a specific false premise

Falsity isn't (AIUI) the point. Neither is whether the term in question points to anything in reality. The point is that the whole approach -- values, underlying assumptions, etc. -- is far enough removed from DVH's that he sees no useful way of engaging with it. "When discussing human behavior you cannot really separate facts from values, and thus you need a certain kind of agreement in values."

Anyway, I'm getting rather bored of all the gratuitous downvotes so I think I'll stop now. By the way, you've missed a couple of my comments in this discussion. But I expect you'll get around to them soon, and in any case I see you've made up for it by downvoting a bunch of my old comments again.

Comment author: VoiceOfRa 02 July 2015 04:37:06AM 0 points [-]

Something is "objectification" to the extent that we would change it if we attended more to the specifically person-ish features of the other people involved: their hopes, fears, plans, preferences, ideas, etc. (Or: that a decent person would, or that we should. These framings make the value-ladenness of the notion more explicit. Or, and actually this may be a better version than the other three, that they would prefer you to.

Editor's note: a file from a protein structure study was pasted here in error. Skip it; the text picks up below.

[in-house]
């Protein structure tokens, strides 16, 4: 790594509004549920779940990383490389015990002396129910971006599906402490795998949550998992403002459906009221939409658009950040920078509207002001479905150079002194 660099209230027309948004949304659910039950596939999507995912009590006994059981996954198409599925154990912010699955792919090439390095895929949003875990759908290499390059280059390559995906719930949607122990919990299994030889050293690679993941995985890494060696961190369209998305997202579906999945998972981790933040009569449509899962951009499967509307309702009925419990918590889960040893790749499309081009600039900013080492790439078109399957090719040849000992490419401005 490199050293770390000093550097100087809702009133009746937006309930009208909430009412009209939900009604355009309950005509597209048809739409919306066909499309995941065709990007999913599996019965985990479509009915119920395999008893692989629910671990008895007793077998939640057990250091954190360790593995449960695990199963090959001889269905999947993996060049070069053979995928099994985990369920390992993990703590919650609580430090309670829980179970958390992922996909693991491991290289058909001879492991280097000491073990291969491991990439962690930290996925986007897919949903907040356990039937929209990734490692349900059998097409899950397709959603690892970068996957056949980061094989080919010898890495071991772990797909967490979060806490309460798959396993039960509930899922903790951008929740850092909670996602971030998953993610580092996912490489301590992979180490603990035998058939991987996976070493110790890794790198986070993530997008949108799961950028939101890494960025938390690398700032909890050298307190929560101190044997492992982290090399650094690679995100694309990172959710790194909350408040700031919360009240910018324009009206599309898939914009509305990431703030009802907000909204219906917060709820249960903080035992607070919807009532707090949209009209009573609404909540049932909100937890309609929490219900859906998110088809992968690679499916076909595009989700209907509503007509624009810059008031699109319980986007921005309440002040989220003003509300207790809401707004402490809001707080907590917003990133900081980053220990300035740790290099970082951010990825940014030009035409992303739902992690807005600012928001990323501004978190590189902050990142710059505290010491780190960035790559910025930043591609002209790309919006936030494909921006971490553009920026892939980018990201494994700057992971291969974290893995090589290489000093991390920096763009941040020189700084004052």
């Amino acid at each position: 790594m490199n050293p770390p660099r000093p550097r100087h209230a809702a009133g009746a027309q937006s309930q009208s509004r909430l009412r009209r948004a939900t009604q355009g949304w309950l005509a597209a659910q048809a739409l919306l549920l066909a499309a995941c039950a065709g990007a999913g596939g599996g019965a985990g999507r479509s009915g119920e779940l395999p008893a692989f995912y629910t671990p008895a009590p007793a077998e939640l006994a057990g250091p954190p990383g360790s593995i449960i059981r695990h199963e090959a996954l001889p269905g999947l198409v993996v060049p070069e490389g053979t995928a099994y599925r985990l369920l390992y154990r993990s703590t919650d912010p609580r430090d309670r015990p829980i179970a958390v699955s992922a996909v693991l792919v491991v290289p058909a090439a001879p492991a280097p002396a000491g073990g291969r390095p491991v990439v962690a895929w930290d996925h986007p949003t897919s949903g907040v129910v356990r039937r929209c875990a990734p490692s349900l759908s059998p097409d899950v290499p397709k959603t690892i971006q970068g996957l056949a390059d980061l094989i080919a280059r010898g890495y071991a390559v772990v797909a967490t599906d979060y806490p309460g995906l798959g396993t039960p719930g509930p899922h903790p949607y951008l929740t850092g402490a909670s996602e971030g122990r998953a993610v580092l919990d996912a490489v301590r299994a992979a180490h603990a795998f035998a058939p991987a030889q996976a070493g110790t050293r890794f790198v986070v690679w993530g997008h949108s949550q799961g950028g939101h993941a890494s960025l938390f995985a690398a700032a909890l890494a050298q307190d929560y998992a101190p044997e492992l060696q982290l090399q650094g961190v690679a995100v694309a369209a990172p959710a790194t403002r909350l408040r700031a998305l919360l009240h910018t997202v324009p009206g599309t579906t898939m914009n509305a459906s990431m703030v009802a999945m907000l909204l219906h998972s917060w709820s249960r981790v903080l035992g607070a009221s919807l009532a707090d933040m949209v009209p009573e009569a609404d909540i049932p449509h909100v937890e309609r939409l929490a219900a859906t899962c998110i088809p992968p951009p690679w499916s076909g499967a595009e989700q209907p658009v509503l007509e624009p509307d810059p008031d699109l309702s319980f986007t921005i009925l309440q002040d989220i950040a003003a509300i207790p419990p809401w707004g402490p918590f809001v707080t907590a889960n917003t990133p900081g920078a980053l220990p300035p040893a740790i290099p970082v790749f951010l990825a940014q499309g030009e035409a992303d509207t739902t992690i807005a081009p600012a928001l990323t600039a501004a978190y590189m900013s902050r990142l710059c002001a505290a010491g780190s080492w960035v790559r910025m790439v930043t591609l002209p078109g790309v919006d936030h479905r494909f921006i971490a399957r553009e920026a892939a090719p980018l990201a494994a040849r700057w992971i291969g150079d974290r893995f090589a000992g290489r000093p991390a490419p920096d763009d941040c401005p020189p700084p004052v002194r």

I *would prefer it" if you sent me a million dollars. By this definition it would seem that you're objectifying me by not sending me the money?

Comment author: gjm 02 July 2015 08:17:09AM 0 points [-]

Only in so far as the reason why I don't is that I'm not paying attention to the fact that you have preferences.

If I'm perfectly well aware of that but don't give you the money because I don't have it, because I think you would waste it, because I would rather spend it on enlarging my house, or because I have promised my gods that I will never give anything to someone who uses the name of their rival, then I may or may not be acting rightly but it's got nothing to do with "objectification" in the sense I described.